Zach Blair’s life is something of a punk-rock fairytale. Since joining Rise Against as lead guitarist in 2007, he’s played the Vans Warped Tour, headlined music festivals such as Lollapalooza and Rock on the Range, toured the U.S. and Europe, and topped the charts with 2008’s Appeal to Reason, which hit #3 on the Billboard 200 Chart and pushed 482,000 copies.

Rise Against are banking to top that showing with, Endgame, their new album that dropped March 15. The release is an empowering, honest-to-goodness punk collection that sees the band embracing driving, melodic hardcore and, as always, sociopolitical commentary. caught up with Blair to talk about the Chicago outfit’s new album and why the Les Paul is “the greatest rock and roll guitar of all time.”

You have a new album out, Endgame, and the first single, “Help Is On the Way,” already hit #3 on the alternative chart. Congrats!

Thanks. It’s crazy. It exceeded our expectations. For us, it’s just four guys in a room, trying to make a cool record, and when it does well, it’s always amazing. When our last album debuted #3 on the Billboard chart, we literally couldn’t believe it. We thought it was a joke. And with this one doing well off the bat, it’s awesome.

That song was a response to the devastation after Hurricane Katrina, right?

Yes, for an event like Katrina, there was quite a bit of help and aid, but we also believe there wasn’t enough. It’s just like any other major thing we should be paying attention to, the second Kim Kardashian trips, it’s in the news and nobody is paying attention to a real news story anymore. We’re just trying to say, “While your short attention span is taking you to another place, this is still going on.”

Bill Stevenson (The Descendents, Black Flag) worked with you on this release, and he has produced all of Rise Against’s albums. What is it about Stevenson that makes him the right fit for Rise Against?

It’s more the question what doesn’t make him the right fit. He was in our favorite punk bands: Black Flag and The Descendents. When I was a kid, we would go to see him play every time he came through town and I talked to him and created a band to basically sound like The Descendents. When he ended up recording my record, it was a dream come true. He and those bands really invented the contemporary punk rock genre and the whole pop-punk thing. Not that we’re a pop-punk band; we’re not. But if you do play in that style at all, you have to give credit to him. He’s worked his way into to being the fifth member of this band. He hears the songs better than we hear them. He’s able to stay rooted in what makes it a punk rock influence. He’s an integral part of the whole situation and I couldn’t imagine doing an album without him.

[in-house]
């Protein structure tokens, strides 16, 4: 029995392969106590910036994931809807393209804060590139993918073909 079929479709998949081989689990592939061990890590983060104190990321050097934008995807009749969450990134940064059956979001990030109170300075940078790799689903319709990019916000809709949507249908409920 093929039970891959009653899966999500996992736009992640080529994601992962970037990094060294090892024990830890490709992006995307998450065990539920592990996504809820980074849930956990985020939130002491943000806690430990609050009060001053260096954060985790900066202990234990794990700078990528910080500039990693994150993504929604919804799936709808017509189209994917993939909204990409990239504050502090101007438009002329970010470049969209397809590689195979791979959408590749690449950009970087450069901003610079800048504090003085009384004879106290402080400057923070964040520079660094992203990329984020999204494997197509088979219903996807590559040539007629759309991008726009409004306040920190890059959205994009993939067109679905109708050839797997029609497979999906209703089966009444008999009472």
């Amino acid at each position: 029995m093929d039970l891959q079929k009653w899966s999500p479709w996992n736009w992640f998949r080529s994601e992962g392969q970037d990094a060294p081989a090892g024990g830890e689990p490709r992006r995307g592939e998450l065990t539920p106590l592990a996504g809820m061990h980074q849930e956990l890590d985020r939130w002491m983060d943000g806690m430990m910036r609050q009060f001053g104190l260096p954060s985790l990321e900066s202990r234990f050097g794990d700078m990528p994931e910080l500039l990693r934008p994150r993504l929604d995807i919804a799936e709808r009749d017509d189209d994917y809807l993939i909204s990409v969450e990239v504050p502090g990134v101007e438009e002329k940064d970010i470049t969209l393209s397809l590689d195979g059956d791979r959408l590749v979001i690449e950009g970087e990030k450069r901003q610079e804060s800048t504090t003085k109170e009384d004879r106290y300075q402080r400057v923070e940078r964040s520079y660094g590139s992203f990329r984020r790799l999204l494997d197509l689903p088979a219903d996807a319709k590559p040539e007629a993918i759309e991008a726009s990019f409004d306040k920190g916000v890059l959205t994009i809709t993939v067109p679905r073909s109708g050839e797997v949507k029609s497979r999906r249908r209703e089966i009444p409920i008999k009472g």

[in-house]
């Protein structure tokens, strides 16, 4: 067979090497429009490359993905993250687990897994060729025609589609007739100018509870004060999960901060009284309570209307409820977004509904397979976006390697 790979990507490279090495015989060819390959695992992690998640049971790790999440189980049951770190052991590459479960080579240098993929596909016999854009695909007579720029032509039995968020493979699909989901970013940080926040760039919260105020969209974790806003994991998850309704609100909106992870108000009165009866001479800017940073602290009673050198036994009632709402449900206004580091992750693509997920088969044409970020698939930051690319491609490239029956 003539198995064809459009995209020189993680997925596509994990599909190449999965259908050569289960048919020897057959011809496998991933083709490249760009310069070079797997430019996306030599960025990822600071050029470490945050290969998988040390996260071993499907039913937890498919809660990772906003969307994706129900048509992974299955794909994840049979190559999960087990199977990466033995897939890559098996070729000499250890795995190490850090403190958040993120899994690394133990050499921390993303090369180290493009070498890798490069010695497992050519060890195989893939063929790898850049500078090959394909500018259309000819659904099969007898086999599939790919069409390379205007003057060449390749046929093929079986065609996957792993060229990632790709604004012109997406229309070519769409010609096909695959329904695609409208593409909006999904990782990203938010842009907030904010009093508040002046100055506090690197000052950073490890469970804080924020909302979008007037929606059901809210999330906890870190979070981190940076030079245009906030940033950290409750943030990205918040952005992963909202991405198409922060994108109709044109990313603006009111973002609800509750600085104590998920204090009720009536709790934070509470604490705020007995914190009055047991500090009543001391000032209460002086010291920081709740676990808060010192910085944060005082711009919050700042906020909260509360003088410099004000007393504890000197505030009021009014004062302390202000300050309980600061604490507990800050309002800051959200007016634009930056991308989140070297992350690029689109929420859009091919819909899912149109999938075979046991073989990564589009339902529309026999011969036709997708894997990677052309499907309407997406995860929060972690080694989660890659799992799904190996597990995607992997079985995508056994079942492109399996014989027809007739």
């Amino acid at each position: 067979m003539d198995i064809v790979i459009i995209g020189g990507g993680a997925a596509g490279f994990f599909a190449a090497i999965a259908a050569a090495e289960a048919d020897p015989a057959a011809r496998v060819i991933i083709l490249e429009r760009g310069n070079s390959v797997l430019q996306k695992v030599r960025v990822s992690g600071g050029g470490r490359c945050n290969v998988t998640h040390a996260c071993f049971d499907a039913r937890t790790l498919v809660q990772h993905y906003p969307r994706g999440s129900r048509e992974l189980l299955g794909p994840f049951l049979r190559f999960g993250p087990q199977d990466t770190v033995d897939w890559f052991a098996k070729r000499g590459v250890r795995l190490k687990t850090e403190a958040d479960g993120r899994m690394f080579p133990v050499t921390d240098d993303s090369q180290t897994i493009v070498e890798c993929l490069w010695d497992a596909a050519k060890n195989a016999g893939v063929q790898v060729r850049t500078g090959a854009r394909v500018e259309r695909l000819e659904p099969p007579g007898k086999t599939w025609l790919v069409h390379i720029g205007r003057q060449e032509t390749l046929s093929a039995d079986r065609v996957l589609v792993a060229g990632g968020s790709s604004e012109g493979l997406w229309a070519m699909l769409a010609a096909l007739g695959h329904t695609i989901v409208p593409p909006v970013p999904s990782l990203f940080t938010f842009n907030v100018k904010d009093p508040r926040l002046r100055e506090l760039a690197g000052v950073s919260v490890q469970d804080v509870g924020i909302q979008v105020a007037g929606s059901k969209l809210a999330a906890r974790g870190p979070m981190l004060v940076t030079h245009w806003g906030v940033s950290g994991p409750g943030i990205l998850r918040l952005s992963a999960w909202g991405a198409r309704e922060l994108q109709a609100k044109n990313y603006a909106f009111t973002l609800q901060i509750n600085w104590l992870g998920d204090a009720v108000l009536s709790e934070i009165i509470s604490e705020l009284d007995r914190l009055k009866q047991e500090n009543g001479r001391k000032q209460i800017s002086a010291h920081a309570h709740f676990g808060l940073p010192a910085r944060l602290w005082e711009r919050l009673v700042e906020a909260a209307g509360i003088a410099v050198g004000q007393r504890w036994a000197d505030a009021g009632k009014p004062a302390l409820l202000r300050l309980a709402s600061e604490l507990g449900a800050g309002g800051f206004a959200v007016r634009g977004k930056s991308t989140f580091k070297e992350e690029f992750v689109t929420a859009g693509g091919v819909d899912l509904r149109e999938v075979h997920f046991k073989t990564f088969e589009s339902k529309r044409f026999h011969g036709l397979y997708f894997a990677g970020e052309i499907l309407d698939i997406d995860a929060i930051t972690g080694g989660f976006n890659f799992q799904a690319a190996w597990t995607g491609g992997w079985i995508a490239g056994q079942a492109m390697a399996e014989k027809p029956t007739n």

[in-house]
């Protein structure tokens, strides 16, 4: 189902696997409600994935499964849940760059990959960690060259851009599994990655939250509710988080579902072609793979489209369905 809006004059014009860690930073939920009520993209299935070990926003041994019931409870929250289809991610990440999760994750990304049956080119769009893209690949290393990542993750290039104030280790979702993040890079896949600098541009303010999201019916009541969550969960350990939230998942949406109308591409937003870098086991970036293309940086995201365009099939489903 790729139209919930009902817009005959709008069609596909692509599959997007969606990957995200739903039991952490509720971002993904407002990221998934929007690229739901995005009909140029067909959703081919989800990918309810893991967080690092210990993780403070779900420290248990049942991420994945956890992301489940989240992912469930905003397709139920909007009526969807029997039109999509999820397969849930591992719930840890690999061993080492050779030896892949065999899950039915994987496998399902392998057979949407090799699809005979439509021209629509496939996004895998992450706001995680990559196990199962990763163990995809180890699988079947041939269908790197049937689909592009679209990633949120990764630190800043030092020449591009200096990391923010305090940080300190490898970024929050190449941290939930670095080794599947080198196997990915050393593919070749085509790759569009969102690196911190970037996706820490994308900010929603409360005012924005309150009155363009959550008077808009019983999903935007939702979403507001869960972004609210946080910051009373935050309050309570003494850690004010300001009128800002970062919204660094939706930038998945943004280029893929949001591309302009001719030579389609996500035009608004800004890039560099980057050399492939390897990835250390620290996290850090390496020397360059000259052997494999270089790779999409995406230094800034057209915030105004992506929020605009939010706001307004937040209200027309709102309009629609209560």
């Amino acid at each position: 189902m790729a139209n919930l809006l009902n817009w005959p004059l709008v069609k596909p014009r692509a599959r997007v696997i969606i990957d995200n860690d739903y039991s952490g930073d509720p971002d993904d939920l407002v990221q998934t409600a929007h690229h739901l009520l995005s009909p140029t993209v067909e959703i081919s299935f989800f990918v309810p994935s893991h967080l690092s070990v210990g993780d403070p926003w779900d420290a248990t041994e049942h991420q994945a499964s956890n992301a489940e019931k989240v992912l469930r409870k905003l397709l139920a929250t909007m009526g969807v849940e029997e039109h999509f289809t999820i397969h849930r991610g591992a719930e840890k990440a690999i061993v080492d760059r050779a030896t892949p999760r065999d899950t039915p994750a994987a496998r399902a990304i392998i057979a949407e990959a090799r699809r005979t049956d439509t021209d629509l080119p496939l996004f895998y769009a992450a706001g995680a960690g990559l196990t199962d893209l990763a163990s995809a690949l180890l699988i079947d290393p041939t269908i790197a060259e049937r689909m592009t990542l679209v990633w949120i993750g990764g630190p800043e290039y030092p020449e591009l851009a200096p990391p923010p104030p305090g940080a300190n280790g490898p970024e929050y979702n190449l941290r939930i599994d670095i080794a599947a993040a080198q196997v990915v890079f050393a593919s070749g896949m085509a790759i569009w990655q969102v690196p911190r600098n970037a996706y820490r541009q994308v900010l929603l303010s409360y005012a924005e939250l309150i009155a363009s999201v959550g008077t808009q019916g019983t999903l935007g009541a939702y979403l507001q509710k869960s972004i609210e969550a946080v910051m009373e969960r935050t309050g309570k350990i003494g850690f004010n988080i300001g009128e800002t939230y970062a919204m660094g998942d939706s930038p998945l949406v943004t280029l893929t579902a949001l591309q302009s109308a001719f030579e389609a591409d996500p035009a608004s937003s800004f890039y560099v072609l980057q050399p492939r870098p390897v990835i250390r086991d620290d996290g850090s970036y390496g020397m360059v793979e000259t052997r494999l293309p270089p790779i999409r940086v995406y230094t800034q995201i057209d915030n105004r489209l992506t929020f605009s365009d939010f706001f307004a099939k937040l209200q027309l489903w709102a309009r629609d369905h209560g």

Are there any surprises on the record?

The only surprise is that once I was able to step away and listen to the album as a whole work, I found it was a heavier, faster, and darker record than we have released since the last few records. Parts of it will remind people more of our really early stuff, before we were on a major label. That’s just the mood we were in at that point.

What Gibson guitars do you favor?

I’m a Les Paul and SG guy. My first real guitar was a SG, and I knew Pete Townshend used that guitar, so it was always cool to me. For a while, when I started playing in punk bands and I would be the only guitar player, I would only use SGs. Then, with Rise Against, I found the Les Paul was better for me as a tool, because it has a bigger sound and a fatter sound. For me, the Les Paul is the greatest rock and roll guitar of all time. If you’re not playing a Gibson guitar and you’re playing this kind of music, whether it’s punk, metal or anything grounded in rock and roll, you’re not really doing it right. I don’t think professionally I’d every play anything else. Gibson, thank you for making greatest guitars ever.

You guys are known to live an anti-rockstar lifestyle, meaning you don’t drink or do drugs. How do you think that affects Rise Against’s performance?

It’s not everyone in band, but for me, it’s just a personal choice. It just wasn’t something I ever did. I don’t know why, that’s just my life path. It’s been hard being a professional musician, though, because that stuff is everywhere and it gets pushed on you, and you’re almost an outcast if you “don’t” do it. But for my performance and my stage show, it really helps. The show is intense, and I have to stay in shape for it. I can’t imagine if I was on drugs or alcohol--- I couldn’t do it.

Rise Against are going on tour with Bad Religion and Four Year Strong this spring. Stoked?

We couldn’t be happier. Bad Religion going out with us is one of the most amazing things that’s happened for my entire career. They were one of my favorite bands as a kid, and they gave Rise Against a great supporting tour when we were young, before I was in the band, and now that we can return the favor is my career highlight. Greg Graffin (guitarist, Bad Religion) is also a Gibson player.

Any tips for our readers?

I have a ritual before any show to practice the entire setlist before I go on. I don’t care if they’re songs I could play in my sleep. I’m still going to go over those songs backstage. Because if you’re onstage playing a song, and it becomes about just muscle memory, you can get to a point when you don’t remember what’s going on. And that’s the worst, because that’s when you really start making mistakes. When you turn your brain off is when you’re going to play a bad show. Kids are paying good money to see your show, and maybe they didn’t hear the mistake, but you did.